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Posts posted by NorthfieldNick

  1. A sheep leg crook works wonders. Hook the duck's neck. I have a poorly designed duck tractor (that would be my own fault) and I catch ducks in it with my crook all the time. Never had one get hurt.


    I'd be tempted to keep it, too :rolleyes: I love my ducks... although I do eat the extra males. I love my ducks, but I also LOVE duck!

  2. Both of my dogs will eat pills if I toss it in with their food. Wierd, but easy :rolleyes:


    My sister's ancient BC has been on DES forever- I think only twice a month- as she had trouble with the Proin. Apparantly, some dogs can have liver problems on it.


    My older mare gets a joint supplement called Recovery EQ. They make a dog version, but it's the same as the horse version, only more expensive. I'll bring a tub of the stuff home & start Lu on it. A 60-day supply for the horse should last Lu a year or so :D

  3. ZOMG! I go to work all day, and come back to three pages of discussion. Wow!


    Thaks for all the responses. I guess I wan't thinking very hard here...


    I live on an island. A small one. I have to get on a ferry to get to the mainland. It really limits the accessability of everything. My entire living comes from animal protein. ALL of it. I raise sheep. I also manage a shellfish farm. People don't think of them as "animals," but trust me, clams and oysters are very much alive. I can't tell you how many oysters I've killed some days just in the day-to-day business (darn, why can't dogs eat ugly oysters?!)


    And DUH! I'm part of a livestock producer's Co-Op! The folks at the cut-and-wrap place are always griping about how many organs & bones they throw away. It doesn't cost anyone anymore to have the bones wrapped instead of thrown out. At least half the people I know hunt. Heck, I was just lamenting the fact that my duck-hunter friend cuts off the legs & breast, and dumps the rest. I bet with a little work, I could make feeding raw not too difficult. I already have two freezers, so usually have plenty of storage space.


    For whoever asked about feeding raw & kibble, I usually feed both in the same meal. Sometimes it's one or the other, though. My dogs usually get fed twice a day, sometimes more- like if they get a frozen liver mid-day or something (my dogs seem to enjoy chewing away at mostly-frozen meat).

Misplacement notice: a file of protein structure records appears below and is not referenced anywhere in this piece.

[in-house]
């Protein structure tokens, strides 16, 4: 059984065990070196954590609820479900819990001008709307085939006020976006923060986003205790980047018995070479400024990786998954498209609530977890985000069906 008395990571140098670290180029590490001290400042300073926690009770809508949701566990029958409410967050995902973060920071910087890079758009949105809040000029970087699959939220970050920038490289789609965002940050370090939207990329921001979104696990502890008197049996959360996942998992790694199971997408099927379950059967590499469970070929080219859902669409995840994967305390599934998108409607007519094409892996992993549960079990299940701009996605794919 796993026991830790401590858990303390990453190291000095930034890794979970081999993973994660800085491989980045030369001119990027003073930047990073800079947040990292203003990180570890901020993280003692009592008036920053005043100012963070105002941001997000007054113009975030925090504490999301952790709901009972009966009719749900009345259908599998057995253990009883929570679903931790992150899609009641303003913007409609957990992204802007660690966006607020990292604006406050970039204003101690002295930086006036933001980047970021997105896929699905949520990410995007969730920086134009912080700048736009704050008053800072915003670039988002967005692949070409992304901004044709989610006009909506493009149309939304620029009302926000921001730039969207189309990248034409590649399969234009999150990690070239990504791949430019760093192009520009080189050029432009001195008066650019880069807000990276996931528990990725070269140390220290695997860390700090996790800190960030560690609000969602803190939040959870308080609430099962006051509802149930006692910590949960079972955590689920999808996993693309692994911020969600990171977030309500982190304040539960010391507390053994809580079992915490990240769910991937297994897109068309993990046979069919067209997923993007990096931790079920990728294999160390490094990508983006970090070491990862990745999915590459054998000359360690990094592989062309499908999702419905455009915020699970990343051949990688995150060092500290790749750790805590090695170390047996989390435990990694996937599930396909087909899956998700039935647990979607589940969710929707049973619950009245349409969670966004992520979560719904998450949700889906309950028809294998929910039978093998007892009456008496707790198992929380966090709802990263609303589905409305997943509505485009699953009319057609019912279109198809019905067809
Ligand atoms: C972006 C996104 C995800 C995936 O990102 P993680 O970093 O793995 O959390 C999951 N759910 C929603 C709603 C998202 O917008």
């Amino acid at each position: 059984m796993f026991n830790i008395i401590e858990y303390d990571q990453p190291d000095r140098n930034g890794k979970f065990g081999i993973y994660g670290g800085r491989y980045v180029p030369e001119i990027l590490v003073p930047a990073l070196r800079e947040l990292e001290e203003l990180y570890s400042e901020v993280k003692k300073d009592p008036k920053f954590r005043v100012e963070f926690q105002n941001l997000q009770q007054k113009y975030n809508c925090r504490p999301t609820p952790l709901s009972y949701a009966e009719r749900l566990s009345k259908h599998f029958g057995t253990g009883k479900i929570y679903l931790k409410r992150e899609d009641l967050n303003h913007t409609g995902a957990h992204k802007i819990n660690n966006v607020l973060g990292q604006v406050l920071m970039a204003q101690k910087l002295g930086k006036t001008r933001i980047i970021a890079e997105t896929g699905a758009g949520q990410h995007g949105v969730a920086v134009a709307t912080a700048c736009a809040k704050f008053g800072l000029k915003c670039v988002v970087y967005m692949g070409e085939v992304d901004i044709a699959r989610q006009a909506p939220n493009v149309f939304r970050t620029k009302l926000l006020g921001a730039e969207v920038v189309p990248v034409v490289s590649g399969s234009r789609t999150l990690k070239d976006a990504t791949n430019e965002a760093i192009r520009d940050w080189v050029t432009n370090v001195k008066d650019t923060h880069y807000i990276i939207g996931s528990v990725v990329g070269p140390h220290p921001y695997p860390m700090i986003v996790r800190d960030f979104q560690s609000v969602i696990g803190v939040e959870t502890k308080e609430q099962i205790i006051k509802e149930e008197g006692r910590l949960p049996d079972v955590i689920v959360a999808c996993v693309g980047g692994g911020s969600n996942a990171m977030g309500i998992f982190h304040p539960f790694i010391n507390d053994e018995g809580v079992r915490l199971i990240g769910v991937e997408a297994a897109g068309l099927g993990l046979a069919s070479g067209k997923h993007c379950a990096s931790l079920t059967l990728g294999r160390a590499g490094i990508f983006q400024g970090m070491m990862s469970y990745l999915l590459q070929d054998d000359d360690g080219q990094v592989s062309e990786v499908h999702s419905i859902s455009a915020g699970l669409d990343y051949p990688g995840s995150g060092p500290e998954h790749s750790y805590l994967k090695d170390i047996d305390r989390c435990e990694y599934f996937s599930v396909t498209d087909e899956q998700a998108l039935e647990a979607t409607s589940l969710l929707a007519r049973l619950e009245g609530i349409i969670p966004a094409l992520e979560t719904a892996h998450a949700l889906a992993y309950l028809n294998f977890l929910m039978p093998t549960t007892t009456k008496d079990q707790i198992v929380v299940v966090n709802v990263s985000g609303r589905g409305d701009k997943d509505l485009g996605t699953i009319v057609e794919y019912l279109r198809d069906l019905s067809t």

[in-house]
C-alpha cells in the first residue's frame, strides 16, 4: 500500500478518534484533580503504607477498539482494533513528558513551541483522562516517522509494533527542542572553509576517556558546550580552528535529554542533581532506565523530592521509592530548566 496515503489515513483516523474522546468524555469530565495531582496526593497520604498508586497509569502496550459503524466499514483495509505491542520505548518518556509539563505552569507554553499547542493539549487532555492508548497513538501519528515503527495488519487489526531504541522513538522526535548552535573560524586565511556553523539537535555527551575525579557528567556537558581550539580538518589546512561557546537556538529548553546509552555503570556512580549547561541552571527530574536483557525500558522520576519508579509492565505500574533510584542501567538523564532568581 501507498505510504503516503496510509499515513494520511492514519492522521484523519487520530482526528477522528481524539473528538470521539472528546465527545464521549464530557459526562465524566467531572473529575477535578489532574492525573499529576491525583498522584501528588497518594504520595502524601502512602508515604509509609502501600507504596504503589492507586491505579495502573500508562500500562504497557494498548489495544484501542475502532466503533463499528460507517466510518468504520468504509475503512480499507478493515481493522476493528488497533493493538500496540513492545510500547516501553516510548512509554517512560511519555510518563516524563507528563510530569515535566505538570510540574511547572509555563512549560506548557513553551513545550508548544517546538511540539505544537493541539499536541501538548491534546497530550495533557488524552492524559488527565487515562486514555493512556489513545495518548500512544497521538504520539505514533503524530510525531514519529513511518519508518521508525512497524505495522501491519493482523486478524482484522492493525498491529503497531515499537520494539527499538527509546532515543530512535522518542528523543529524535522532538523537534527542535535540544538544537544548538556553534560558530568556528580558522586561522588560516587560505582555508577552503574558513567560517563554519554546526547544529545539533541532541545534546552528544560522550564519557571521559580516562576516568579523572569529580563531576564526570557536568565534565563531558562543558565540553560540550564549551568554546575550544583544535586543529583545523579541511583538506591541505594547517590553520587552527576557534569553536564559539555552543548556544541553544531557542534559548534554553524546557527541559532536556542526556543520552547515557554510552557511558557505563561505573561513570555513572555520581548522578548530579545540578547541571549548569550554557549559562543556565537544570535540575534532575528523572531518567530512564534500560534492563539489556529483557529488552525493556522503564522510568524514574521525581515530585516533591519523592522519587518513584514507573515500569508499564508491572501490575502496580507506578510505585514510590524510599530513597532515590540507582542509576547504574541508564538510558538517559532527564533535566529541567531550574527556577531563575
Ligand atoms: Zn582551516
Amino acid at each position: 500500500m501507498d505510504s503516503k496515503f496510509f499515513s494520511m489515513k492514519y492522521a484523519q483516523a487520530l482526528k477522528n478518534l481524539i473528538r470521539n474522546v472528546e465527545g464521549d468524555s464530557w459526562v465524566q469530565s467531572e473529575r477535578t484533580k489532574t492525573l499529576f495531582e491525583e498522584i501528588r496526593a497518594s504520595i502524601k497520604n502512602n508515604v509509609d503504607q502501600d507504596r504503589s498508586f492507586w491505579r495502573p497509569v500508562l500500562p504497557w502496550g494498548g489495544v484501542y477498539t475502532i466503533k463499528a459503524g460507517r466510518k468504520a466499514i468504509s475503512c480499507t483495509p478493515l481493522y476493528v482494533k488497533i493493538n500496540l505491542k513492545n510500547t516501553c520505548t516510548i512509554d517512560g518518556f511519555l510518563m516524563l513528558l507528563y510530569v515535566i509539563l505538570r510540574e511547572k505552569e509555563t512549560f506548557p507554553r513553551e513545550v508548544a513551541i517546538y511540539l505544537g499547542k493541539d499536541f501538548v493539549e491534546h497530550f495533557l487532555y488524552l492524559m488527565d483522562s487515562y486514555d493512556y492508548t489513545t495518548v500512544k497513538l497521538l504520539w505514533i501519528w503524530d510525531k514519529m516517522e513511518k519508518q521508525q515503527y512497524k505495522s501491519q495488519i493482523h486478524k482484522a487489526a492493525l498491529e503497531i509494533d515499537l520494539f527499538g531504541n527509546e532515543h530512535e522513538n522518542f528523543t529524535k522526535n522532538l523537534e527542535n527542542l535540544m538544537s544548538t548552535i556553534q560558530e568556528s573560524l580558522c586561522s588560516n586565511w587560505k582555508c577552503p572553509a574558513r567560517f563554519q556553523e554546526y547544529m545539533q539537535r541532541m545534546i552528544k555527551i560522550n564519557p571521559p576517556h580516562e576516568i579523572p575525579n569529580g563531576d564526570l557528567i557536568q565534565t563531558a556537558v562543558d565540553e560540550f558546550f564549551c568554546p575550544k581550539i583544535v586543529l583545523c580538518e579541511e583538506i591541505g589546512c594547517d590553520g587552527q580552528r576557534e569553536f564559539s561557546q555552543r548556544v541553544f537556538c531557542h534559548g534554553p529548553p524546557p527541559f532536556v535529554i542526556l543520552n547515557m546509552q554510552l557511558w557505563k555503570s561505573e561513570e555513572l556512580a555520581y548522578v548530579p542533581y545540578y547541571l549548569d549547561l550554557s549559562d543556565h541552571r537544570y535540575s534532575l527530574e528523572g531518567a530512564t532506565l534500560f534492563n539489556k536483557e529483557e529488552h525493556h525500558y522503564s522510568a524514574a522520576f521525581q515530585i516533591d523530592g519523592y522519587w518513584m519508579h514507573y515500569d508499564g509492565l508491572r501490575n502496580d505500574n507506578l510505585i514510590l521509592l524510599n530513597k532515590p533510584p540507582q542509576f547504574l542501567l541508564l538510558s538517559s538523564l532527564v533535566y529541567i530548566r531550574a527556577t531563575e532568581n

Sheesh, who knew I'd start such a discussion :rolleyes:

  4. I'd like to feed my dogs an entirely raw diet. They currently eat part kibble, and part raw in the form of various sheep pieces from my flock. I like the idea of a no-grain diet. My dogs can not eat most of the grain-free kibble I've seen- they have either eggs or potatoes in them, both of which my crew has allergies to.


    In a lot of posts about raw feeding, I see people talk about how thrilled they are to get chicken backs, turkey necks, what have you on sale, in bulk, etc. I'm going to assume here, which is never a great thing, that any animal part that cheap is coming from CAFOs (confined animal feeding operations) and the like.


    I don't really want to support that kind of livestock operation, nor do I want to put all the antibiotics, hormones, etc into my dogs. Heck, I won't eat meat from CAFO animals.


    I can't afford to buy free-range, organic meat for my dogs.


    I raise most of the meat I eat, and there is no way I could afford to raise enough to feed my dogs. There's not enough "leftovers" when we butcher to feed the dogs. I use the necks, etc. The dogs do get lots of organ meat (of which I have more than I could ever eat), and they eat old rams. I know some people feed cull ewes, but I can have my old ewes ground and sell them for far more than they're worth as dog food. I'm not rich, by any means, and the income from those old ewes is very welcome.


    Of course, on the flip side, what kind of livestock operation (I refuse to call it farming) am I supporting by feeding kibble? I know there are the organic, free-range, etc kibbles out there, but they're either out of my price range, or have ingredients my dogs are allergic to. I'm not kidding when I say that my mutt can eat about three brands of kibble out there- even supposed "hypoallergenic" foods generally don't work!